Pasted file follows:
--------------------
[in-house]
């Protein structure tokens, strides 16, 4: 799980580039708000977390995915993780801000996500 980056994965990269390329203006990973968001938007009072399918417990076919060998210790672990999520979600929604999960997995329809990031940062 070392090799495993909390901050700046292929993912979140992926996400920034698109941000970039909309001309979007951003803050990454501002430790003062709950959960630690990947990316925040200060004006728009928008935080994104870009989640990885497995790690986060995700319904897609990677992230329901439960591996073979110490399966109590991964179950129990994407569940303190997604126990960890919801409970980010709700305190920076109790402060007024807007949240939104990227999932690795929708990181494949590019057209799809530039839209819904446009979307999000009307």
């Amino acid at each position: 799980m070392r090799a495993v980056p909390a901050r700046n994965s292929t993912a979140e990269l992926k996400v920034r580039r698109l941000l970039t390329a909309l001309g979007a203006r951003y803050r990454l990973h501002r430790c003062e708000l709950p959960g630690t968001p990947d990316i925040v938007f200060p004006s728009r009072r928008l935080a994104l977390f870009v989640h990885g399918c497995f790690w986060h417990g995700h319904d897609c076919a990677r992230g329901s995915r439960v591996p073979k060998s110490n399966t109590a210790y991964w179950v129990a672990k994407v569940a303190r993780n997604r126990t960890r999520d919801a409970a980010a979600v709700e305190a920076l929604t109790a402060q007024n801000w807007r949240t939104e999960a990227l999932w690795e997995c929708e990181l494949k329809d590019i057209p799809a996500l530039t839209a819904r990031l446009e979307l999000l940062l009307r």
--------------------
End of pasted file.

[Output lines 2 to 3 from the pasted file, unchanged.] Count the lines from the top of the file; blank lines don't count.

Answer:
């Protein structure tokens, strides 16, 4: 799980580039708000977390995915993780801000996500 980056994965990269390329203006990973968001938007009072399918417990076919060998210790672990999520979600929604999960997995329809990031940062 070392090799495993909390901050700046292929993912979140992926996400920034698109941000970039909309001309979007951003803050990454501002430790003062709950959960630690990947990316925040200060004006728009928008935080994104870009989640990885497995790690986060995700319904897609990677992230329901439960591996073979110490399966109590991964179950129990994407569940303190997604126990960890919801409970980010709700305190920076109790402060007024807007949240939104990227999932690795929708990181494949590019057209799809530039839209819904446009979307999000009307």
């Amino acid at each position: 799980m070392r090799a495993v980056p909390a901050r700046n994965s292929t993912a979140e990269l992926k996400v920034r580039r698109l941000l970039t390329a909309l001309g979007a203006r951003y803050r990454l990973h501002r430790c003062e708000l709950p959960g630690t968001p990947d990316i925040v938007f200060p004006s728009r009072r928008l935080a994104l977390f870009v989640h990885g399918c497995f790690w986060h417990g995700h319904d897609c076919a990677r992230g329901s995915r439960v591996p073979k060998s110490n399966t109590a210790y991964w179950v129990a672990k994407v569940a303190r993780n997604r126990t960890r999520d919801a409970a980010a979600v709700e305190a920076l929604t109790a402060q007024n801000w807007r949240t939104e999960a990227l999932w690795e997995c929708e990181l494949k329809d590019i057209p799809a996500l530039t839209a819904r990031l446009e979307l999000l940062l009307r």